First there was Marian Tinari. Then Deborah Poulos, Tara Scully and Theresa Whelan — all vying to be Suffolk County’s next Surrogate Court judge.
On Monday, at a judicial nominating convention held in Melville, Ms. Whelan — who already had the Independence and Democratic party lines — secured the Conservative Party line on the ballot in a controversial cross-endorsement deal arranged by leaders of the major political parties.
Critics see such deal-making as a form of corruption that gives the voters no real choice on the ballot. They ask, for example, how the nominee of the Democratic Party can also be the Conservative Party candidate.
Ms. Tinari, who initially had both the Conservative and Democratic lines, dropped out of the race abruptly when Republican Tara Scully secured enough signatures to warrant a Democratic primary. Earlier this month, Ms. Whelan defeated Ms. Scully in that primary.
The outcome that landed Ms. Whelan on the Conservative Party line was correctly predicted in September by former Democratic county legislator Vivian Viloria-Fisher. Ms. Viloria-Fisher has been an outspoken critic of cross-endorsement deals, demanding reforms in the judicial selection process.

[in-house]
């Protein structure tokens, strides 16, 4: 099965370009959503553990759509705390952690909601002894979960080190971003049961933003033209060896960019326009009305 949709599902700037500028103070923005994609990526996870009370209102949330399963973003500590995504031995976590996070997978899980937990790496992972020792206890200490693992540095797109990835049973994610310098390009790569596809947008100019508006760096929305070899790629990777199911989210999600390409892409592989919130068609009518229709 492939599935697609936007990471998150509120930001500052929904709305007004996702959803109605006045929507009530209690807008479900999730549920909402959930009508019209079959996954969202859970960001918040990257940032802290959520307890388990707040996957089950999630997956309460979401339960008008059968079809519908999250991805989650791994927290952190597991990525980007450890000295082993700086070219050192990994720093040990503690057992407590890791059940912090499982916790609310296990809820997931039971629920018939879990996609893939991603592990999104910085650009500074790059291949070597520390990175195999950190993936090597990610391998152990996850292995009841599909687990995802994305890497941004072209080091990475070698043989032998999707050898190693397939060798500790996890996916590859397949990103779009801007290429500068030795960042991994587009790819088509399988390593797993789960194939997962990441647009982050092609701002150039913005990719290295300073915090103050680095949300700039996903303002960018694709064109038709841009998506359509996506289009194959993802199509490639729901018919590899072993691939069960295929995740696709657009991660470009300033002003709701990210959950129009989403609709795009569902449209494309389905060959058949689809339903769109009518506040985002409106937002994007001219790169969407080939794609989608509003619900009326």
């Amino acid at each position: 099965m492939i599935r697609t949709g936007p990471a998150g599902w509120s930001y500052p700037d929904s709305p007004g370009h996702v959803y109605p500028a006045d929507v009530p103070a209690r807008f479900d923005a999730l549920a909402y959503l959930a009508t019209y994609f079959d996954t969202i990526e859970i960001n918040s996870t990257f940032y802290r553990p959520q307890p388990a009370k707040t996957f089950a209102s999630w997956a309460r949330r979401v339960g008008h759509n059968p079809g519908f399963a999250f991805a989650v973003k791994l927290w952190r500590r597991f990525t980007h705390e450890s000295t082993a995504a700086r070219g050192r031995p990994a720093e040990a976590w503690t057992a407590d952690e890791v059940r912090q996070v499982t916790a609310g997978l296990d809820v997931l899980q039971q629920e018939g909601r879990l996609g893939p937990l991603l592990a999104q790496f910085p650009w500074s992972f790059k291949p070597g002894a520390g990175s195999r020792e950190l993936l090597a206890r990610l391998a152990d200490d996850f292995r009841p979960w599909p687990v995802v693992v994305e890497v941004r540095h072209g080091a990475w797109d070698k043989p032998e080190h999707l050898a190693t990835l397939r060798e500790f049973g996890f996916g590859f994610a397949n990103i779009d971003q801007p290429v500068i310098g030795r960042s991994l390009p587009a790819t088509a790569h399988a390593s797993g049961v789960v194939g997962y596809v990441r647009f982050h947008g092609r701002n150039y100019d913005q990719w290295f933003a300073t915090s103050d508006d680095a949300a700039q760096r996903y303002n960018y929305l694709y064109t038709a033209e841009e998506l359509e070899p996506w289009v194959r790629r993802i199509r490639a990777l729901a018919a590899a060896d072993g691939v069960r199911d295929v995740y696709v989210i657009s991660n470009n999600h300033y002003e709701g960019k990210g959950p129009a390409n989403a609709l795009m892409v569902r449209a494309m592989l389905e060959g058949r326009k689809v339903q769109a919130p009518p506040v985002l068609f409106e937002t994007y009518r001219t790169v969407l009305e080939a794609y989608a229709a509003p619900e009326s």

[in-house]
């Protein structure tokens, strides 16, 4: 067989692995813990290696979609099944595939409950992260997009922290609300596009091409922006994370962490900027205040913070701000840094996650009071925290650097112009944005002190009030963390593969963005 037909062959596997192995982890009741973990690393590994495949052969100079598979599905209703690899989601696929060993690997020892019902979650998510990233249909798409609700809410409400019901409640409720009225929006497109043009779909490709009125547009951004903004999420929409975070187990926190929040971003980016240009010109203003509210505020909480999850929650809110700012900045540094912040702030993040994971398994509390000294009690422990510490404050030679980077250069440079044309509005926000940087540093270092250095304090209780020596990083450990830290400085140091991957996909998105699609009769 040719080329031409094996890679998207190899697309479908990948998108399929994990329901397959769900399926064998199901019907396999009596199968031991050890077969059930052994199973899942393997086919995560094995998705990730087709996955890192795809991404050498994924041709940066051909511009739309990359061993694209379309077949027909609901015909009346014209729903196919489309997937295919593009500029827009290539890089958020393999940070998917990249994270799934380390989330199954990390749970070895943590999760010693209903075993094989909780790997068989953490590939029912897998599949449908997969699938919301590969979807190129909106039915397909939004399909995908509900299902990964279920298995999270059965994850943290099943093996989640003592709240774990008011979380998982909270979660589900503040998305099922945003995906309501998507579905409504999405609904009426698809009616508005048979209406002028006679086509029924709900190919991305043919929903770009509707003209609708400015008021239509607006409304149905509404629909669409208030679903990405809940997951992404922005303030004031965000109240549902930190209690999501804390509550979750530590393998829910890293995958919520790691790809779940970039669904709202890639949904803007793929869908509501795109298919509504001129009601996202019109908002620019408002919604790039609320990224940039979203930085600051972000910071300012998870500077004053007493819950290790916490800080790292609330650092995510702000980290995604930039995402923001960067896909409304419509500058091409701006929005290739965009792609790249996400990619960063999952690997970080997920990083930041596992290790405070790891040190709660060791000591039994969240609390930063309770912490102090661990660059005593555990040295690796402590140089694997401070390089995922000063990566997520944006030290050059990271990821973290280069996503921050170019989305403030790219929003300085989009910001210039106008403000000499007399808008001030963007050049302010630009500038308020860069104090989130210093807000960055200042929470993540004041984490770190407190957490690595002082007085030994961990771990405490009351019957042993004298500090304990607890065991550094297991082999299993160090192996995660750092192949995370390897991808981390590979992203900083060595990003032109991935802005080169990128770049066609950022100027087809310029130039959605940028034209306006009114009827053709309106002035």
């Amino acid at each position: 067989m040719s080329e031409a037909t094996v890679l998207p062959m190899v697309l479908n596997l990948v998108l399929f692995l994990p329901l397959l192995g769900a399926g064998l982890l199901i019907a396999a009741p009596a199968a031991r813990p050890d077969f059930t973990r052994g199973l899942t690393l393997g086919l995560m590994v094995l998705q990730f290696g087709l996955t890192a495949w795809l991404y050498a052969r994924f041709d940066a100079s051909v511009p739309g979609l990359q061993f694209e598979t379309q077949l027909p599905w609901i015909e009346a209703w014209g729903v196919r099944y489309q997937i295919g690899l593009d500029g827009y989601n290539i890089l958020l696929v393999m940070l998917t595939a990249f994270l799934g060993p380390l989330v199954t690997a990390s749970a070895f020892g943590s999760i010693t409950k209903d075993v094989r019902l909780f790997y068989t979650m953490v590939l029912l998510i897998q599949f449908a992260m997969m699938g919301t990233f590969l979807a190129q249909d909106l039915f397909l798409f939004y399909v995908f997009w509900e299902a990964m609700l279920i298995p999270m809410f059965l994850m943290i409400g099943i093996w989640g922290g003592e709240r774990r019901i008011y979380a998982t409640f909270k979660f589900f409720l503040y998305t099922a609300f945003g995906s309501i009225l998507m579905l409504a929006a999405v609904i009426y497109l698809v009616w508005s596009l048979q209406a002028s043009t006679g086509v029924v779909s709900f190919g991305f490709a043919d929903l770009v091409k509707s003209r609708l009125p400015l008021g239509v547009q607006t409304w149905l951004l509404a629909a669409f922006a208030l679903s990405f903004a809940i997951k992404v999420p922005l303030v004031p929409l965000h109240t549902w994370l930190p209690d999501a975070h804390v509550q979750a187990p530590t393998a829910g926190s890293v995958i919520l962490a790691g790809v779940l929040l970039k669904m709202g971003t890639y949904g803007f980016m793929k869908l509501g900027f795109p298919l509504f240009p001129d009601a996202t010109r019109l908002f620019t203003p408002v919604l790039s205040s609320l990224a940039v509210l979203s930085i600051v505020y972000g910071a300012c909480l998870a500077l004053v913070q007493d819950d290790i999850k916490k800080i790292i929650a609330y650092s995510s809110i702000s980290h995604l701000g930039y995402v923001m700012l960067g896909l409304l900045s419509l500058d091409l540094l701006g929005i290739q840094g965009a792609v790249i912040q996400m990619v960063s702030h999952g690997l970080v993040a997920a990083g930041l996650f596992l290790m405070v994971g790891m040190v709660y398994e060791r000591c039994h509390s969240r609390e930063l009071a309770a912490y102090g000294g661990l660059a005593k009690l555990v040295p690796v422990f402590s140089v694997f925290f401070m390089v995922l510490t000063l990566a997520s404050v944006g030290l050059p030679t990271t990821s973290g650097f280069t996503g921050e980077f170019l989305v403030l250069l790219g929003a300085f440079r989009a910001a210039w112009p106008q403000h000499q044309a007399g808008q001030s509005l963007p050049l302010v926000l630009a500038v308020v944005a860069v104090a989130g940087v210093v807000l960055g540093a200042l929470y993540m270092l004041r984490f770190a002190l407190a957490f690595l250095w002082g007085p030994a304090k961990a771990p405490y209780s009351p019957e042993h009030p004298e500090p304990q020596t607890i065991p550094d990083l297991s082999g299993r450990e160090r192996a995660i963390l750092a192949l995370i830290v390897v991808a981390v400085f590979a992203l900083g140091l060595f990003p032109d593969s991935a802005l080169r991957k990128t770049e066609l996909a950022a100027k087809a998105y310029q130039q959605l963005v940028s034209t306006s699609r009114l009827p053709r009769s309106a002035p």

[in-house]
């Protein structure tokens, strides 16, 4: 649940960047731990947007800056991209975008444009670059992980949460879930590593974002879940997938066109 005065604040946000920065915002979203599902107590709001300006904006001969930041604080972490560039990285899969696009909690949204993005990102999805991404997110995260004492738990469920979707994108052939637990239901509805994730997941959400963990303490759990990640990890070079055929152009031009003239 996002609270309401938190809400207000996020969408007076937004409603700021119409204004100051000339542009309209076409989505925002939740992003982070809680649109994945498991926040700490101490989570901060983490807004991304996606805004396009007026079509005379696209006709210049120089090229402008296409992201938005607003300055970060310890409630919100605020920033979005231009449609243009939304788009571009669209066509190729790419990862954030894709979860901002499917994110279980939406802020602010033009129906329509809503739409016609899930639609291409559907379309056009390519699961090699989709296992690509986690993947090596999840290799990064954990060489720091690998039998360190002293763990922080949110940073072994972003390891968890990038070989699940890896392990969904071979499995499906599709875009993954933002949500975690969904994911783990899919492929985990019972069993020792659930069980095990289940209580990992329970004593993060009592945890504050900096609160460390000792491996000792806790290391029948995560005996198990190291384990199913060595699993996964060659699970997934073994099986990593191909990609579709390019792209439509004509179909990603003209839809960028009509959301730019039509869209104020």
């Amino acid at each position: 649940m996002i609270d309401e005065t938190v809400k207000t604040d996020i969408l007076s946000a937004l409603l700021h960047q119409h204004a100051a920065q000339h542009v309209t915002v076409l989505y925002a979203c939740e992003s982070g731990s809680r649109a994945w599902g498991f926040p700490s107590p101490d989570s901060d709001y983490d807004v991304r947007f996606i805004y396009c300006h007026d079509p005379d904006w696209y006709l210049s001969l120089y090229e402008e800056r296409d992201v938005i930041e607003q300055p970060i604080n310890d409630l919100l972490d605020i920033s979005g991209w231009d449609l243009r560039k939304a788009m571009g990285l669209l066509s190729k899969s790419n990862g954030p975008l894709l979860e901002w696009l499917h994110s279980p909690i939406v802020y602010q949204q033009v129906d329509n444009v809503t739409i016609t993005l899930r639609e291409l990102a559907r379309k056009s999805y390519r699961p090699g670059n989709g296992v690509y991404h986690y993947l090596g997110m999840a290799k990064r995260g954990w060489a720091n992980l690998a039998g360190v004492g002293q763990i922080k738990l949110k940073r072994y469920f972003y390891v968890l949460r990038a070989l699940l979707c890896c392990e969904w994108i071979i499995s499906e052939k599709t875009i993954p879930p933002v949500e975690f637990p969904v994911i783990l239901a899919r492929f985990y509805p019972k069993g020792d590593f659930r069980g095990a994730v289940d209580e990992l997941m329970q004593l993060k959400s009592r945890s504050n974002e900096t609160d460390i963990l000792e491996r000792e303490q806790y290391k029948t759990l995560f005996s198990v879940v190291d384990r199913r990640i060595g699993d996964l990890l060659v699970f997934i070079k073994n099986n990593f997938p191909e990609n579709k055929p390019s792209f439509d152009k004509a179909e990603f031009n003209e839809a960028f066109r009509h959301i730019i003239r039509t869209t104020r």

“At the judicial convention in September, party bosses will nominate the current Conservative candidate for Suffolk Surrogate [Deborah Poulos] for a different judgeship so that she can vacate the Conservative line in the race [for that seat]. Once that has been accomplished, and having fooled many Democratic voters into supporting Whelan in the Democratic primary based solely on party enrollment, the party bosses will probably designate Whelan as the Conservative Party candidate,” Ms. Viloria-Fisher told the Times/Review earlier this month.
Ms. Tinari and Ms. Poulos will both seek seats on the state Supreme Court bench, according to the Suffolk Board of Elections.
Kathryn Casey Quigley, chair of the Southold Democratic Committee, which has endorsed Ms. Whelan for surrogate, said that during a conversation before the primary, she urged Ms. Whelan not to take the Conservative line if it were offered to her.
“It’s difficult to begrudge a Democratic candidate a greater shot at winning a court race, especially when her opponent is on multiple lines,” Ms. Quigley said in an email Tuesday.
Alhough she lost the primary to Ms. Whelan, Ms. Scully will appear on the Republican, Green and Reform party lines.
Cross-endorsement deals, Ms. Casey said, erode trust among voters.
“It is also really difficult to watch voters lose faith in the party and our system because of these back-room deals,” she said.
The Surrogate Court judge in New York handles all estate and will proceedings under the New York State Unified Court System. The position carries a salary of $208,000 and a term of 10 years.
Photo caption: Theresa Whelan.